Questions still remain over market potential in Africa

By Guy Montague-Jones

- Last updated on GMT

Related tags: Cosmetic products, Africa

The failure of the Tanzanian regulatory authorities to curb the
spread of harmful cosmetic products raises the issue of Africa's
suitability as an export market.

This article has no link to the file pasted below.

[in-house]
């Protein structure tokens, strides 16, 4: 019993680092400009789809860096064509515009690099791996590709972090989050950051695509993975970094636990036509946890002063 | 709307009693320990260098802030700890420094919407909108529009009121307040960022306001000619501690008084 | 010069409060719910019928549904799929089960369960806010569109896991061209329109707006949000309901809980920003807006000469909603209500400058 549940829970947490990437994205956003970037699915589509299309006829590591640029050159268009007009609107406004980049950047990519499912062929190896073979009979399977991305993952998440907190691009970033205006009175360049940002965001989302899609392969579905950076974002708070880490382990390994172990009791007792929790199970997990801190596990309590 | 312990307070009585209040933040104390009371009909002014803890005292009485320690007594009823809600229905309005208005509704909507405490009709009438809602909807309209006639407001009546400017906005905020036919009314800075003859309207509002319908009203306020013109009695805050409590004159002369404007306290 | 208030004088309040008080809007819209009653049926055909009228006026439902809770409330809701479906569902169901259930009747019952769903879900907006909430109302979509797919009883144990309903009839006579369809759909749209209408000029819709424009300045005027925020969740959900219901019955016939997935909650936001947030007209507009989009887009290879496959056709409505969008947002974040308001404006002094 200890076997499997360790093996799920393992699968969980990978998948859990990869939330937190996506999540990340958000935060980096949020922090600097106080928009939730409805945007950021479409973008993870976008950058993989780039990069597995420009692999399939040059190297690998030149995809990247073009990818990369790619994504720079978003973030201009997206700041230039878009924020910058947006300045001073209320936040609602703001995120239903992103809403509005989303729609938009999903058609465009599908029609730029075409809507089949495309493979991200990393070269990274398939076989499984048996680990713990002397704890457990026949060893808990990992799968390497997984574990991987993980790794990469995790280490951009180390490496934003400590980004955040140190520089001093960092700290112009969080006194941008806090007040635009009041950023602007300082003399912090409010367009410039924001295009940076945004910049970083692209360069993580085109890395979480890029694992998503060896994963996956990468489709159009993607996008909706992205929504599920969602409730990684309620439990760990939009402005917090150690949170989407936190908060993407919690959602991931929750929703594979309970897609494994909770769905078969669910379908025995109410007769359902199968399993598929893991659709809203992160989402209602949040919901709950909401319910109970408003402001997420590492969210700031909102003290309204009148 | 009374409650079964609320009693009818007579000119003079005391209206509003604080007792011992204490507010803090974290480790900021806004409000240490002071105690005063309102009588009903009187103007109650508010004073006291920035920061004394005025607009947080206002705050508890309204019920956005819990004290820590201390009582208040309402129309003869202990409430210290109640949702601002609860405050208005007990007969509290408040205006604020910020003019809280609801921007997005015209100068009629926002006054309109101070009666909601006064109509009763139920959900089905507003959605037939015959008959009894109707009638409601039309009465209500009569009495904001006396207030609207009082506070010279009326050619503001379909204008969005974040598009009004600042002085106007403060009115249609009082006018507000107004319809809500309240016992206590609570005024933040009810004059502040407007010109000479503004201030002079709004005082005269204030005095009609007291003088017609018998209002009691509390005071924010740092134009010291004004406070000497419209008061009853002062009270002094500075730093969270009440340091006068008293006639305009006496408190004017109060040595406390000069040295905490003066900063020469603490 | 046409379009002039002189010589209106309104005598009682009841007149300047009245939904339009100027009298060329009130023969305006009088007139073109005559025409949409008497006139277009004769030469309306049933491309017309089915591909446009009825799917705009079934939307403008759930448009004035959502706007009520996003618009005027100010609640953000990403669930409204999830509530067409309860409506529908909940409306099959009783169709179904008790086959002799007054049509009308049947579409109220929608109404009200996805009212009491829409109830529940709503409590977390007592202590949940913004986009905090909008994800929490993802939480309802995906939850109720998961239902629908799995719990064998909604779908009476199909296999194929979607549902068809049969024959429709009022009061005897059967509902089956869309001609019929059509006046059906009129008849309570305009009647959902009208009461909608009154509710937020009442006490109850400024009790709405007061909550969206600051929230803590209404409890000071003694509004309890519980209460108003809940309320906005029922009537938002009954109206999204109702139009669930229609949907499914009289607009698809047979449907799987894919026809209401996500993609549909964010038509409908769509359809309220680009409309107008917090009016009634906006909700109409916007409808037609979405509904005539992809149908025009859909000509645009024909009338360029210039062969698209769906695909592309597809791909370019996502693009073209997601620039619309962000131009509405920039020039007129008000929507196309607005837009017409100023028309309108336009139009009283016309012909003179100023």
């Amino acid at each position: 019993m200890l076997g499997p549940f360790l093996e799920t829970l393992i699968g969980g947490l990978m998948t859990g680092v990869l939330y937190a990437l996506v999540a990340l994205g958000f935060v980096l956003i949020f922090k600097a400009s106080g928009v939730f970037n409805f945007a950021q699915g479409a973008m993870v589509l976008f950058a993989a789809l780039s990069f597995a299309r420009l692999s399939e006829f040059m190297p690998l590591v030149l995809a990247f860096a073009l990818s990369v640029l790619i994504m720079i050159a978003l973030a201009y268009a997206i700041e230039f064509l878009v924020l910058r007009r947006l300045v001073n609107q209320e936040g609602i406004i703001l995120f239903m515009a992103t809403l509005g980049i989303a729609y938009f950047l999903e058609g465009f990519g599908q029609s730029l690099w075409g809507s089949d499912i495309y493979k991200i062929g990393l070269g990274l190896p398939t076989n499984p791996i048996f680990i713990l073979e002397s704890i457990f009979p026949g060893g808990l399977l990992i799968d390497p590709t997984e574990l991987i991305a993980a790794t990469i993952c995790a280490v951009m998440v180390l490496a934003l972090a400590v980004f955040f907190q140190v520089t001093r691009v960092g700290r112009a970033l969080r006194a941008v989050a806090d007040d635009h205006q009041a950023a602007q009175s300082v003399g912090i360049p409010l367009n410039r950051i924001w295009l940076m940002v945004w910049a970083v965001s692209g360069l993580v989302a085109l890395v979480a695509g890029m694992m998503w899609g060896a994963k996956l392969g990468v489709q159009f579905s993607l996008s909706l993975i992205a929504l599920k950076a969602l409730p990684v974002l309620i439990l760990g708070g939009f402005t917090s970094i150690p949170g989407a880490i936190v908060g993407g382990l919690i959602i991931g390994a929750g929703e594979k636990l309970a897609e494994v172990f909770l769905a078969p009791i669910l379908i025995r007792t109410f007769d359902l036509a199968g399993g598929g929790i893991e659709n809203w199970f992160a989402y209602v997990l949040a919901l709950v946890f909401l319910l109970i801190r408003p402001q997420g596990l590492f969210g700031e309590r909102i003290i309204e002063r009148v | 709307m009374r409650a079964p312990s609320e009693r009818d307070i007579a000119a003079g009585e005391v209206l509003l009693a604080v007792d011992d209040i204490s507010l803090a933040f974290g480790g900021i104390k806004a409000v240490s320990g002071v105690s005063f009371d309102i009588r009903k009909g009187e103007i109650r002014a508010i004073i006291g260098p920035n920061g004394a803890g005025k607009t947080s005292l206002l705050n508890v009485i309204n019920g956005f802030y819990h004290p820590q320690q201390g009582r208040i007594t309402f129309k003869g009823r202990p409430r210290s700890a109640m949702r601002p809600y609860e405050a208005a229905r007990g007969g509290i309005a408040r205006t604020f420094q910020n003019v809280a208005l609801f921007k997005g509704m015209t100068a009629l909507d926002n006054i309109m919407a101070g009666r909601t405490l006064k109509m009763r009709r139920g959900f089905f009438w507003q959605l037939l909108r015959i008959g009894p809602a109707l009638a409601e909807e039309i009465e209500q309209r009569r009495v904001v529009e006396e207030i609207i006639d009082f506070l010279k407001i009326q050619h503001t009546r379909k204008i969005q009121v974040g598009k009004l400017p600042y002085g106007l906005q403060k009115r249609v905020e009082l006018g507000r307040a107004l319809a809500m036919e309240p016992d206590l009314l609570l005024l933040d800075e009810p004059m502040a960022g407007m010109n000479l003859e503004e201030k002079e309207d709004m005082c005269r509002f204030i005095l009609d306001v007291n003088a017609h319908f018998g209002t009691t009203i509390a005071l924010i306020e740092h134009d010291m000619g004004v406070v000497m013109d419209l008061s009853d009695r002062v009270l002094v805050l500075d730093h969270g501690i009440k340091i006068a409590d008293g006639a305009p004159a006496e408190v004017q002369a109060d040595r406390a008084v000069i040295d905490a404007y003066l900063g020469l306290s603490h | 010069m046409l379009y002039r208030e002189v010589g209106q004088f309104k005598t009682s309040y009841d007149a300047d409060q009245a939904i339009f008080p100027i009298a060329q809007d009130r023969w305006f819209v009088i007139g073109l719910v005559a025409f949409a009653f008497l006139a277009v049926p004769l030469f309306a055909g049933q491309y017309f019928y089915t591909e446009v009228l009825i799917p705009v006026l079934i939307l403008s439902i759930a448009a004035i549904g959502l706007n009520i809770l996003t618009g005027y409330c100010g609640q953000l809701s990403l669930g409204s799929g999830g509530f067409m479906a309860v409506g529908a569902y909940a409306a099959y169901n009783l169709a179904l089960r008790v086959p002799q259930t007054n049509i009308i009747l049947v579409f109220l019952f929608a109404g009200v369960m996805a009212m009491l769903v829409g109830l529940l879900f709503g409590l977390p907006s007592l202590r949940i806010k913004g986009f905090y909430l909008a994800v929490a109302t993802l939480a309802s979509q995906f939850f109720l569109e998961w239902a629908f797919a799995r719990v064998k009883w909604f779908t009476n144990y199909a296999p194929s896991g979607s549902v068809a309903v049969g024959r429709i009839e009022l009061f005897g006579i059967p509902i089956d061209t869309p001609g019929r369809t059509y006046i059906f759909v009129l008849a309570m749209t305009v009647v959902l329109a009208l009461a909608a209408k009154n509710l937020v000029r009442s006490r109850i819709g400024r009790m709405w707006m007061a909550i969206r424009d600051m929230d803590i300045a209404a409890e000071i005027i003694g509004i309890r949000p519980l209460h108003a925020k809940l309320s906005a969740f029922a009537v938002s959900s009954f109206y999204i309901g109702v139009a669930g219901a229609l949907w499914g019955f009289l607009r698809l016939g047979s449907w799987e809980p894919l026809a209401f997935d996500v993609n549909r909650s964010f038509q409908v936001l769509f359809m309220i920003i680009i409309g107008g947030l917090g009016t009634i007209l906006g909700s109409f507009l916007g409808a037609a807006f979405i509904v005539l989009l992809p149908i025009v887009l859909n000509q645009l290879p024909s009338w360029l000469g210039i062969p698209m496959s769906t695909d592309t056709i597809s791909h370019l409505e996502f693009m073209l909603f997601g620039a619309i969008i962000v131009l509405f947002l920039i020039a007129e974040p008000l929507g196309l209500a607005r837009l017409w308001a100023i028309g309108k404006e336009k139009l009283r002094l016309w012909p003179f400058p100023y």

According to local news sources life-threatening perfumes and facial creams containing male hormones are widely available in the East African country. Health Minister Dr Aisha Kigoda said the dangerous products were being smuggled into the country by unscrupulous businessmen and include hormone rich creams that create unwanted facial hair, lead to the development of allergies and can even cause cancer. Politicians attacked the Tanzania Food and Drugs Authority (TDFA) for failing to stop the distribution of these harmful cosmetic goods. "TDFA is not conducting thorough inspections of retail outlets. The cosmetics are massively circulated, causing side effects both to the lives and health of the people, but nobody seems to care,"​ said Rosemary Kirigini, a member of the country's leading political party. The TDFA was established in 2003 under the Tanzania Food, Drugs and Cosmetics Act and has banned 182 cosmetic products as well as a number of dangerous ingredients such as mercury, steroids and sexual hormones. The regulators are also responsible for the approval and registration of cosmetic products in Tanzania and are expected to order regular inspections of retail outlets. When CosmeticsDesign tried to contact the TDFA over the recent criticisms they refused to comment. Tanzania and South Africa are the only African countries to have any regulatory framework covering the cosmetics industry, leading industry experts to question whether the problem is widespread on the continent. Many large international cosmetic companies have yet to explore Africa as a consumer market and many people still use the medicine man as their source of cosmetics. Although sub-Saharan Africa recorded high levels of economic growth in 2005 and 2006, international cosmetics firms are still reluctant to exploit the developing consumer market on a large scale. The risks associated with operating in an environment where the rules of the game are either undefined or not enforced are key reasons for their hesitancy. Dr Annelie Struessmann, the author of a paper on cosmetic regulation in Africa, said poverty, corruption and cultural factors have all stood in the way of the development of effective legislation. In Europe, an EU-wide regulatory system has been in place since the 1976 directive on the manufacture and marketing of cosmetics. A tightly enforced list of permitted and banned ingredients ensures that dangerous products never reach the shelves. The use of sexual hormones in facial creams, for example, is strictly prohibited.

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